Originality/value

This paper's conceptual framework provides a value-added contribution to the literature on land management in conflict zones by taking the reader's attention to the origin of the problems and their associated real estate issues in geopolitical contexts. For the first time, this inductive research proposes a land-use typology that considers the complexity of the interrelationship between land policies, land-use theory, social theories of space and place and the exercise of extreme power over space. This paper produced a concept that is not easily measurable by quantitative nor qualitative approaches.

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Journal of European Real Estate Research, vol. 15 no. 1
Type: Research Article
ISSN: 1753-9269

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Article
Publication date: 1 November 2006

Tim Dixon, Yasmin Pocock and Mike Waters

This study aims to provide a review of brownfield policy and the emerging sustainable development agenda in the UK, and to examine the development industry's (both…

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Abstract

Purpose

This study aims to provide a review of brownfield policy and the emerging sustainable development agenda in the UK, and to examine the development industry's (both commercial and residential) role and attitudes towards brownfield regeneration and contaminated land.

Design/methodology/approach

The paper analyses results from a two‐stage survey of commercial and residential developers carried out in mid‐2004, underpinned by structured interviews with 11 developers.

Findings

The results suggest that housebuilding on brownfield is no longer the preserve of specialists, and is now widespread throughout the industry in the UK. The redevelopment of contaminated sites for residential use could be threatened by the impact of the EU Landfill Directive. The findings also suggest that developers are not averse to developing on contaminated sites, although post‐remediation stigma remains an issue. The market for warranties and insurance continues to evolve.

Research limitations/implications

The survey is based on a sample which represents nearly 30 per cent of UK volume housebuilding. Although the response in the smaller developer groups was relatively under‐represented, non‐response bias was not found to be a significant issue. More research is needed to assess the way in which developers approach brownfield regeneration at a local level.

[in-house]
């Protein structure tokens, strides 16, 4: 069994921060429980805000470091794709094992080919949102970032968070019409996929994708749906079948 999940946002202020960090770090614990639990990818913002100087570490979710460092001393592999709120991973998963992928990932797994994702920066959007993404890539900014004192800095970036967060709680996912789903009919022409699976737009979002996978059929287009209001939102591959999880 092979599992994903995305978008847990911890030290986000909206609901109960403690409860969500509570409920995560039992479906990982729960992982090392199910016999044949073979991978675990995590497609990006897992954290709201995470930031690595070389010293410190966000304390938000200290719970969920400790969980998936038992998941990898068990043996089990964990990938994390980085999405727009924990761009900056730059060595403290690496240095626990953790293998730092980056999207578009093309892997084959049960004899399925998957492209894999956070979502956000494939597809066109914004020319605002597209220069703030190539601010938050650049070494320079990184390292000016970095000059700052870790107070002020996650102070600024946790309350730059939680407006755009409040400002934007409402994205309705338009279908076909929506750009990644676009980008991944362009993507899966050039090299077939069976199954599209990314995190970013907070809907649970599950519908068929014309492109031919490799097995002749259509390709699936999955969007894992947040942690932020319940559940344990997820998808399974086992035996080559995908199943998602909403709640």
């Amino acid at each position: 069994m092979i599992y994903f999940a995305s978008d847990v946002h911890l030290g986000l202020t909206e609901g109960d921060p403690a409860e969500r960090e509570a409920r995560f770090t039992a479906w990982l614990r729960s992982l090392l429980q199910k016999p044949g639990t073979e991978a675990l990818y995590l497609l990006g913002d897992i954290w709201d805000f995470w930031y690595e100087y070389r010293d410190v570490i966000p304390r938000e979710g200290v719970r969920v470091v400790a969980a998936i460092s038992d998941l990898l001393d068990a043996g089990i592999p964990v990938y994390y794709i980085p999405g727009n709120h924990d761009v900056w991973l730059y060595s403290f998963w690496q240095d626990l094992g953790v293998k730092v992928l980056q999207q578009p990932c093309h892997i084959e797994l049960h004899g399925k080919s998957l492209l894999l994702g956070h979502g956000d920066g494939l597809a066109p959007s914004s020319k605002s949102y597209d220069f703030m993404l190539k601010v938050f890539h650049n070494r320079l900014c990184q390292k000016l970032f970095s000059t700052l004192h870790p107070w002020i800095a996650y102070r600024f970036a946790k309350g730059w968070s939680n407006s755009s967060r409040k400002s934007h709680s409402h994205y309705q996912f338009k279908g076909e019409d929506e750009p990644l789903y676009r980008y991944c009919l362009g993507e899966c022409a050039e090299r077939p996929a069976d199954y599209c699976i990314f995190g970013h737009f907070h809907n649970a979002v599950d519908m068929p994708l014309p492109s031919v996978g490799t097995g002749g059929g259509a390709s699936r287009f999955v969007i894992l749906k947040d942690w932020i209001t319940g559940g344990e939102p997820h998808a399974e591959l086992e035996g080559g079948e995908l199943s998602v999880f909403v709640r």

Practical implications

The research suggests that clearer Government guidance in the UK is needed on how to integrate concepts of sustainability in brownfield development and that EU policy, which has been introduced for laudable aims, is creating tensions within the development industry. There may be an emphasis towards greenfield development in the future, as the implications of the Barker review are felt.

Originality/value

This is a national survey of developers' attitudes towards brownfield development in the UK, following the Barker Review, and highlights key issues in UK and EU policy layers.

Details

Journal of Property Investment & Finance, vol. 24 no. 6
Type: Research Article
ISSN: 1463-578X

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Article
Publication date: 1 June 2010

Hao Wu and Chuan Chen

The purpose of this paper is to investigate the transformation of inner‐city sites previously developed for industry use in Chinese city, which is driven by the unique…

Abstract

Purpose

The purpose of this paper is to investigate the transformation of inner‐city sites previously developed for industry use in Chinese city, which is driven by the unique social, economic and political settings in China featured by the emergence of the market mechanism for urban land use. The existing body of knowledge about urban brownfields suggests a lack of understanding and information about the transition‐led inner‐city brownfield development in China.